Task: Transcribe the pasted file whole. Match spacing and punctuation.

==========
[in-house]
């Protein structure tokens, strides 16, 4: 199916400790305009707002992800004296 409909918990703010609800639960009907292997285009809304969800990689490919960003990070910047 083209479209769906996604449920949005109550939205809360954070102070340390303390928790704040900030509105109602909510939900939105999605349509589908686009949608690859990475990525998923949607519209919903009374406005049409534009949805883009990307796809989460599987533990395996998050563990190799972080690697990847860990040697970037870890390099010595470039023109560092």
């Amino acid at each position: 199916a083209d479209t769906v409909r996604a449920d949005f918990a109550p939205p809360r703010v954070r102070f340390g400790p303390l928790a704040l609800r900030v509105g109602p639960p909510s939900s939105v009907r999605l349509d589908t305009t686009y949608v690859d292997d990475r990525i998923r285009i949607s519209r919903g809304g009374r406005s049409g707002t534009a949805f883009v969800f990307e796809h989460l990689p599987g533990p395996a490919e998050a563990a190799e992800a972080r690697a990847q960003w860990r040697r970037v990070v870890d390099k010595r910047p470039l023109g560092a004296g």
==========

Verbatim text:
[in-house]
């Protein structure tokens, strides 16, 4: 199916400790305009707002992800004296 409909918990703010609800639960009907292997285009809304969800990689490919960003990070910047 083209479209769906996604449920949005109550939205809360954070102070340390303390928790704040900030509105109602909510939900939105999605349509589908686009949608690859990475990525998923949607519209919903009374406005049409534009949805883009990307796809989460599987533990395996998050563990190799972080690697990847860990040697970037870890390099010595470039023109560092």
């Amino acid at each position: 199916a083209d479209t769906v409909r996604a449920d949005f918990a109550p939205p809360r703010v954070r102070f340390g400790p303390l928790a704040l609800r900030v509105g109602p639960p909510s939900s939105v009907r999605l349509d589908t305009t686009y949608v690859d292997d990475r990525i998923r285009i949607s519209r919903g809304g009374r406005s049409g707002t534009a949805f883009v969800f990307e796809h989460l990689p599987g533990p395996a490919e998050a563990a190799e992800a972080r690697a990847q960003w860990r040697r970037v990070v870890d390099k010595r910047p470039l023109g560092a004296g």